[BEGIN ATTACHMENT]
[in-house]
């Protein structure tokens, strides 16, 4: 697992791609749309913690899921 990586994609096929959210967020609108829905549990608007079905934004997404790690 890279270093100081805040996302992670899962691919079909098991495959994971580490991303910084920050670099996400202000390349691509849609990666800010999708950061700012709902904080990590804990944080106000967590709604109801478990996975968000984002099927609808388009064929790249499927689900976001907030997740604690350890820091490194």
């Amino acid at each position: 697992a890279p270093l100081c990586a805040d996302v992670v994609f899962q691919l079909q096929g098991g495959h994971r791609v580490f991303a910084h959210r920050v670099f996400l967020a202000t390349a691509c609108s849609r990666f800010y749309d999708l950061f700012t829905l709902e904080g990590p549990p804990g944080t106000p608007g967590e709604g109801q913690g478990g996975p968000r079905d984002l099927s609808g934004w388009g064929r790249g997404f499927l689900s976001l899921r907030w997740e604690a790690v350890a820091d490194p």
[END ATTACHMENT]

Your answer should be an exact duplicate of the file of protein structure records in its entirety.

[in-house]
């Protein structure tokens, strides 16, 4: 697992791609749309913690899921 990586994609096929959210967020609108829905549990608007079905934004997404790690 890279270093100081805040996302992670899962691919079909098991495959994971580490991303910084920050670099996400202000390349691509849609990666800010999708950061700012709902904080990590804990944080106000967590709604109801478990996975968000984002099927609808388009064929790249499927689900976001907030997740604690350890820091490194």
């Amino acid at each position: 697992a890279p270093l100081c990586a805040d996302v992670v994609f899962q691919l079909q096929g098991g495959h994971r791609v580490f991303a910084h959210r920050v670099f996400l967020a202000t390349a691509c609108s849609r990666f800010y749309d999708l950061f700012t829905l709902e904080g990590p549990p804990g944080t106000p608007g967590e709604g109801q913690g478990g996975p968000r079905d984002l099927s609808g934004w388009g064929r790249g997404f499927l689900s976001l899921r907030w997740e604690a790690v350890a820091d490194p």